The Supreme Court on Tuesday weighed what one justice described as a "radical" change in the way labor unions force workers to pay them.

Though the case has flown somewhat under the radar, the arguments before the high court underscored the potential impact of the dispute. The justices posed tough questions to both sides, without giving a clear indication as to which way they might rule. But they repeatedly stressed that a ruling against the unions here would be significant.

"You're essentially destroying not just the ... shop, but you're destroying the ability of the union to get money even from the people who don't agree with what it's doing," Justice Antonin Scalia told the plaintiff's attorney.

At issue are the complaints of home health care workers in Illinois, who object to having to pay "fair share fees" to compensate the union for its work. The workers say the fees violate the First Amendment by compelling them to associate with the union.

Though lower courts have thrown out the lawsuit, if the Supreme Court agrees it could undermine the ability of unions in several states -- not just Illinois -- to collect fees from home care workers. That would, then, chip away at union budgets and membership in the public sector.

In Illinois, those workers are classified as state employees because their salaries come from Medicaid.

Paul Smith, who represented the state, argued that the union fees are being spent on a variety of services, including negotiating contracts, operating a call center and maintaining a "grievance system."

But William Messenger, representing the workers, said the "compulsory" fee system "violates the First Amendment."

The justices at times took a skeptical tone toward Messenger's argument. Justice Elena Kagan called the argument "radical" and said it would "radically restructure the way workplaces across this country are run."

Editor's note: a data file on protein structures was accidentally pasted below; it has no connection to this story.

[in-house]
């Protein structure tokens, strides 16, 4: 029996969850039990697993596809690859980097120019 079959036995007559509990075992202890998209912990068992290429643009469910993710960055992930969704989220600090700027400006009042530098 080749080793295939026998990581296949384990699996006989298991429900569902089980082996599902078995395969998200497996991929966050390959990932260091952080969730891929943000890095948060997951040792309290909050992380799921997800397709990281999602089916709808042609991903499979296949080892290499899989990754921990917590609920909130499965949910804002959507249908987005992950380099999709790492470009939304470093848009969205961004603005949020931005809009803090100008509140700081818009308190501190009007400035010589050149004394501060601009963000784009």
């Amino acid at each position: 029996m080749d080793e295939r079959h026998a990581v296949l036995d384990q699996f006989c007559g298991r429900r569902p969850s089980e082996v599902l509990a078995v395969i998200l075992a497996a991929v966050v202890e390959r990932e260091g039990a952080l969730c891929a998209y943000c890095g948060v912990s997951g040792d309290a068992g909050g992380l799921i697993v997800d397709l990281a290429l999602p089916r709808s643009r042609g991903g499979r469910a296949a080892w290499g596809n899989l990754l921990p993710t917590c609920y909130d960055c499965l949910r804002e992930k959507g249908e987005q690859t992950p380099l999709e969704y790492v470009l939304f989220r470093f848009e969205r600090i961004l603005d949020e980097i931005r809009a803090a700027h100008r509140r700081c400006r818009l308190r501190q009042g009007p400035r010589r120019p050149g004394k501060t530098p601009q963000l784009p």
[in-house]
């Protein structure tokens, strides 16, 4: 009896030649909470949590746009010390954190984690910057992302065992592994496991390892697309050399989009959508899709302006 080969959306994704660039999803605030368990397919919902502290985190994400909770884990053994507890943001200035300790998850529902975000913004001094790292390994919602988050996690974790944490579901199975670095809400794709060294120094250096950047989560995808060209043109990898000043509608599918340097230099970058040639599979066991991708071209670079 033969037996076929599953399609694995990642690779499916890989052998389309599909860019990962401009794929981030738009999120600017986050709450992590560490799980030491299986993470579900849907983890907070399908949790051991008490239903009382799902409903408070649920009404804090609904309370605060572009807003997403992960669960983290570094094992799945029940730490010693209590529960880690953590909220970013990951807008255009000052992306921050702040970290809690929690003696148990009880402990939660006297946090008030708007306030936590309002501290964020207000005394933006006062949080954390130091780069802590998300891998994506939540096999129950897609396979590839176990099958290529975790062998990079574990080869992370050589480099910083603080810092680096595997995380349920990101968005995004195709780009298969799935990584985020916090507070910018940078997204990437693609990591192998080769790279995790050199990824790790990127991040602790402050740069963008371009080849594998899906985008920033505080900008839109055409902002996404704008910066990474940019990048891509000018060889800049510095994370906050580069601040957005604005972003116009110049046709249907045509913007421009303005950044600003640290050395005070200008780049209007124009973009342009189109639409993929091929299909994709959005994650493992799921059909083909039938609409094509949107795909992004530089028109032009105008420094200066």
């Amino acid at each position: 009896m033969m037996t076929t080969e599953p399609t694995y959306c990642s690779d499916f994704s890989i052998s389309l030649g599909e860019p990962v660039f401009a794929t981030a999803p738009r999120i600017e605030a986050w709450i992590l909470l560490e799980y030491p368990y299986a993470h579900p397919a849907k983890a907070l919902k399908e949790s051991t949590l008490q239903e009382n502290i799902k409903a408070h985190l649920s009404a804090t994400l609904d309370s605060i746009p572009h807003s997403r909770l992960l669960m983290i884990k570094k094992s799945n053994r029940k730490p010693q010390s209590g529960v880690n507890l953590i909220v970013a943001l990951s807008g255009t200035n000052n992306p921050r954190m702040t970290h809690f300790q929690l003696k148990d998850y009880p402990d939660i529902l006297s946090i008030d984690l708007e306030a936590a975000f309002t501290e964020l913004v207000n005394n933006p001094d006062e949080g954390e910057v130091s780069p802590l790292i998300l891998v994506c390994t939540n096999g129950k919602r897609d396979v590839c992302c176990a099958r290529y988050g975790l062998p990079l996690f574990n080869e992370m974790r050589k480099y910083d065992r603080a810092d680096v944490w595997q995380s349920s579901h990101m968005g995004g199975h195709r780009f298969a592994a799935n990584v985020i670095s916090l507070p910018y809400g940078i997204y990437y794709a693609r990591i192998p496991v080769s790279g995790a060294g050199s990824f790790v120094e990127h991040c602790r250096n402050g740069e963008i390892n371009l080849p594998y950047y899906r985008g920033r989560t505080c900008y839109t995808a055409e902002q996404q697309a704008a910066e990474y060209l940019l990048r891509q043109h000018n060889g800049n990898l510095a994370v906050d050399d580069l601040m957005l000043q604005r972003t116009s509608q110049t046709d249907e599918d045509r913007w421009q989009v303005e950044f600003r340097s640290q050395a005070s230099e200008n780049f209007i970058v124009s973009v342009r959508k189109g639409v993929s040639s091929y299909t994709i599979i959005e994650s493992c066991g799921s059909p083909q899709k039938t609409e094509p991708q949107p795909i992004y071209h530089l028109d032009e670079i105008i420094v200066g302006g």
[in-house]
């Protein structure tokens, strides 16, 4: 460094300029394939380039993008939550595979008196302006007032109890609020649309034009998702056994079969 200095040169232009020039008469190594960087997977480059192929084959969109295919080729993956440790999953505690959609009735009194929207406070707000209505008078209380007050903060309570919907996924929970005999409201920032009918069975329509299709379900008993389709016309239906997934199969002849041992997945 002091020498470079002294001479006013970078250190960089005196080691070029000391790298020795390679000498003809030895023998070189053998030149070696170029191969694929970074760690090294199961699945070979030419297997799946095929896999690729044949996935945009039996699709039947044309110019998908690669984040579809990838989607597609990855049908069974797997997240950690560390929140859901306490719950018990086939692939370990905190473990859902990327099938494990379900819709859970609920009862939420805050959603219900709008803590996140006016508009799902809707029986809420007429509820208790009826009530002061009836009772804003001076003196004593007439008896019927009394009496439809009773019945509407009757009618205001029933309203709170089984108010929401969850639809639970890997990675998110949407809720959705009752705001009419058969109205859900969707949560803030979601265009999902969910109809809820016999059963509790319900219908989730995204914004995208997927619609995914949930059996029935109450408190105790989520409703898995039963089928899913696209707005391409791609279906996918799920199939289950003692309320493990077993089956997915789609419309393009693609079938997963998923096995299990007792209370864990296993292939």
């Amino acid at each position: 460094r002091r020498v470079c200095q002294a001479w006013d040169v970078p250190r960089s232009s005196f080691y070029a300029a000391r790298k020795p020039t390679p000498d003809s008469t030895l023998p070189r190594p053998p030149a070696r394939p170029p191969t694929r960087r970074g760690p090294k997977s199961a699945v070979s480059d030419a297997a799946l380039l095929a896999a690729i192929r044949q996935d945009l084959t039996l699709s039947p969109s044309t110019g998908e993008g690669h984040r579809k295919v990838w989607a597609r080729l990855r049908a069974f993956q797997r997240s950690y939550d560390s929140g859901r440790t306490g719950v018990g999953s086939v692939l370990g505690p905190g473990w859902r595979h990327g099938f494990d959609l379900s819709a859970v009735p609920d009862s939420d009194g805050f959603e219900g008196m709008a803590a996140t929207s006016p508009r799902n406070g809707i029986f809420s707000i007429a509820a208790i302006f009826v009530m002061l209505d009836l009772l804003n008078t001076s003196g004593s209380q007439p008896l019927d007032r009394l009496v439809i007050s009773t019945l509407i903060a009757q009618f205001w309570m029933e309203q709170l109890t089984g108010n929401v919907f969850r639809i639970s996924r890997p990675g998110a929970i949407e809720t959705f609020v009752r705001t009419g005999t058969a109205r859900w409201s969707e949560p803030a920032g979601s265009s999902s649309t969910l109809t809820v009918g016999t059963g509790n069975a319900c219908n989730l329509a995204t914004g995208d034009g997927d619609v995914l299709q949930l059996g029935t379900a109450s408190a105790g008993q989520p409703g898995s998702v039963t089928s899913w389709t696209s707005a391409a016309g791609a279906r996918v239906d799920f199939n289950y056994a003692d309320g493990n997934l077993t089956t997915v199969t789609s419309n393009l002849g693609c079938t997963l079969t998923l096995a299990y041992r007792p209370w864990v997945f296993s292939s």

"You're asking us to overturn a case that's been the law for 35 years," Justice Stephen Breyer said.

But the justices were by turns skeptical toward Smith's argument as well.

Justice Anthony Kennedy, a key swing vote on the bench, repeatedly made sympathetic statements regarding the workers' position.

"I'm talking about whether or not a union can take money from an employee who objects to the union's position on fundamental political grounds," Kennedy told Smith, adding: "I'm asking the justification for that under the First Amendment."

Kennedy said that "in an era where government is getting bigger and bigger ... this is becoming more and more of an important issue to more people."

Kennedy later said, bluntly: "So your position is that the public employees must surrender a substantial amount of First Amendment rights to work for the government?"

Smith answered: "When there are substantial interests of the government as employer that are served by the sacrifice."

The hearing also was marked by a sharp exchange between Justice Sonia Sotomayor and Scalia.

Sotomayor asked where the First Amendment violation was, noting the workers "can speak however they want in support of or in opposition to absolutely anything the union is doing."

Scalia interjected: "I suppose the fact that you're entitled to speak against abortion would not justify the government in requiring you to give money to Planned Parenthood?"

Messenger replied, "Exactly, your honor."

The Associated Press contributed to this report.